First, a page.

Friday, January 18, 2013

Book Review: Sea of Tranquility by Katja Millay

Former piano prodigy Nastya Kashnikov wants two things: to get through high school without anyone learning about her past and to make the boy who took everything from her—her identity, her spirit, her will to live—pay.

Josh Bennett’s story is no secret: every person he loves has been taken from his life until, at seventeen years old, there is no one left. Now all he wants is be left alone and people allow it because when your name is synonymous with death, everyone tends to give you your space.

Everyone except Nastya, the mysterious new girl at school who starts showing up and won’t go away until she’s insinuated herself into every aspect of his life. But the more he gets to know her, the more of an enigma she becomes. As their relationship intensifies and the unanswered questions begin to pile up, he starts to wonder if he will ever learn the secrets she’s been hiding—or if he even wants to.

The Sea of Tranquility is a rich, intense, and brilliantly imagined story about a lonely boy, an emotionally fragile girl, and the miracle of second chances.

My Favorite Quote:  "I live in a world without magic or miracles. A place where there ae no claivoyants or shapeshifters, no angels or superhuman boys to save you. A place where people die and music disintegrates and things suck. I am pressed so hard against the earth by the weight of reality that some days I wonder how I am still able to lift my feet to walk."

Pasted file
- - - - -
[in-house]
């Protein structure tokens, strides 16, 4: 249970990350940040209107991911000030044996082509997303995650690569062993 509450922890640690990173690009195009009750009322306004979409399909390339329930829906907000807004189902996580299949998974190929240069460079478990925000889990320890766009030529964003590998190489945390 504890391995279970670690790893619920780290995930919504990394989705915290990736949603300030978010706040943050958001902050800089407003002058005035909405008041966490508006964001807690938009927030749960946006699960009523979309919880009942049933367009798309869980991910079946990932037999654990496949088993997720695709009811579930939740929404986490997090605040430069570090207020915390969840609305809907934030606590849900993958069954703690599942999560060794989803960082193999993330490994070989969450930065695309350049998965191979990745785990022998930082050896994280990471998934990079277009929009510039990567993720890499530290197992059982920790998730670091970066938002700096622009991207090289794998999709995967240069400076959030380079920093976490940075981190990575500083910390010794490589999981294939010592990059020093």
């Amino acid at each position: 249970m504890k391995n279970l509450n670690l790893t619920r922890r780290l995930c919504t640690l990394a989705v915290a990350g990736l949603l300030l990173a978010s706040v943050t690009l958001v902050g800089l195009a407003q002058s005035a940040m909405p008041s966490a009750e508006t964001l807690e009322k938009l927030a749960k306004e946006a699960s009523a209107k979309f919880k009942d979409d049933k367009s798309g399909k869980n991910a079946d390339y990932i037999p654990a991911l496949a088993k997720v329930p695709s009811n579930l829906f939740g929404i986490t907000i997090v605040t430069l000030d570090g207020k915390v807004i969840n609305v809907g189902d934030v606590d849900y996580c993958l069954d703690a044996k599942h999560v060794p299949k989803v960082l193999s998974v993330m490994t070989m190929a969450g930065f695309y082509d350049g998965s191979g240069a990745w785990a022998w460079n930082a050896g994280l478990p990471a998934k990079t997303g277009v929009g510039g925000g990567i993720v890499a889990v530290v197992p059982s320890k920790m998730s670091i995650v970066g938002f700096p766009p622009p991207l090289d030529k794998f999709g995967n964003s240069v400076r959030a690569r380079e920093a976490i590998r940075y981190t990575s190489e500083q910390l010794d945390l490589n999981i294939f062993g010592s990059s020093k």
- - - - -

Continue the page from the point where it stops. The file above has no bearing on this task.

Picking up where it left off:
Meet Natasha. She dresses. . .different than the average heroine--black provacative clothes, thick black eyeliner, red lipstick, black nail polish, and stilettos. Why does she dress like this? You'll find out later.

Oh yeah. She also doesn't talk.

Meet Josh. He's not the regular hero--introveted, but the school is afraid of him. Why? you'll find out later. He's awesome at building furniture, which I found to be the most awesome part of the book.


This book is more than a romance.

This book deals with youth issues, tragedy, healing in the most raw, yet poetic way.

But the romance is truly there and it's real. It takes time to develop.

First they are silent friends.

Then confidants.

And then so much more.

There were times when I was so scared that their happy moment wouldn't come. That the healing wouldn't begin, but. . .I believe the book ended in a way that made me comfortable and believe in humanity .


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